“I know. But Mum and Dad want me to live here.”

“Well I don’t. And they aren’t your mum and dad. You’ll never be my brother. And don’t you go thinking that you’re going to inherit any of this. It’s all mine, understand?”

Will shook his head. “Inherit?”

“When they die, stupid. I get the house and the silver and the car. You get nothing. I’ve put in twenty-two years already. You don’t get to come along and steal it all out from under me.”

“I don’t want any of their stuff. And I’d never steal anything from you. And I don’t want them to die. Are they going to die?” Tears stung his eyes and dripped onto the blanket.

Frankie rolled her eyes. “You really aren’t too bright, are you?” She sat on the edge of the bed. “Everyone dies. They’re not dying now or anything. Just don’t expect anything. Don’t ask for anything. Don’t take anything. Just get the hell out of here as soon as you’re old enough. And don’t ever call me your sister. You got it?” She raised one eyebrow. The cream on her forehead crinkled and crackled.

He nodded.

“Good.” She turned away.



“Why do they call you Frankie?”

“It’s short for Frances.”

Will’s brows creased. “But it’s not any shorter.”

She squinted. “Shut up, pipsqueak. You never heard of a nickname?” She stood and stalked out the door, slamming it behind her.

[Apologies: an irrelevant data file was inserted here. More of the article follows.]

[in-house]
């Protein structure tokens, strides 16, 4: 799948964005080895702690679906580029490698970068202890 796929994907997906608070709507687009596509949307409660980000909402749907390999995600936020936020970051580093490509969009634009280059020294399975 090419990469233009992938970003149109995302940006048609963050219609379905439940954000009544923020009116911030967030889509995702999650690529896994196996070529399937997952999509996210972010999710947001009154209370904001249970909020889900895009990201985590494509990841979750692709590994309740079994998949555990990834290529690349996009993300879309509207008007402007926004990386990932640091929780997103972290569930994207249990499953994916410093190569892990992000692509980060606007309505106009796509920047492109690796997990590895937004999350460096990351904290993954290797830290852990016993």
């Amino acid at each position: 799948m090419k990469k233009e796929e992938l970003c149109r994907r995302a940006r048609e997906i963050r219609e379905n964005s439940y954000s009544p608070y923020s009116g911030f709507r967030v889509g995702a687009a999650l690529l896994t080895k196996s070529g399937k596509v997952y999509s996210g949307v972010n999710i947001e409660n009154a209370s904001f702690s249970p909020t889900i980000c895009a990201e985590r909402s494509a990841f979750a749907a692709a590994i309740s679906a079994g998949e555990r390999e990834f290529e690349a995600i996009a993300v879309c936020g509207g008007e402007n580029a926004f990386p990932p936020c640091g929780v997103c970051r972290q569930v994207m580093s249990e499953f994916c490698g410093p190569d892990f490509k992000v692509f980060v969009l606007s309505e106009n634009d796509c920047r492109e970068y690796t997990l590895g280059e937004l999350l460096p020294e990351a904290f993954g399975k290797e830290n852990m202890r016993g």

KJD: I love that, really. Frankie sounds evil—yummy evil.

JF: Why thanks Kerry, sweet of you to say.

KJD: Darn, and here’s me trying to be a hard nut. Now to show how tough I am, if there were a single thing you’d change about yourself, what would it be?

JF: In person, I tend to be shy in new situations or in groups. Online I am gregarious and outgoing. I want to find a happy medium, blend my two personalities. Be brave 24/7.

KJD: Are you doing anything to reach that goal? Therapy, perhaps?

JF: No comment.

KJD: Okay, fair enough. What’s next in your life?

JF: There’s a bunch of stuff going on at work that is huge and time-consuming, and a bit overwhelming in the context of, well, work. *Yawn* Other than that, and loving my kids and family, the next thing is all about the writing. In 2015, I plan to publish two novels and another short story collection. I hope to figure out how to balance all the competing priorities and get them in the right order while still supporting my kids through university.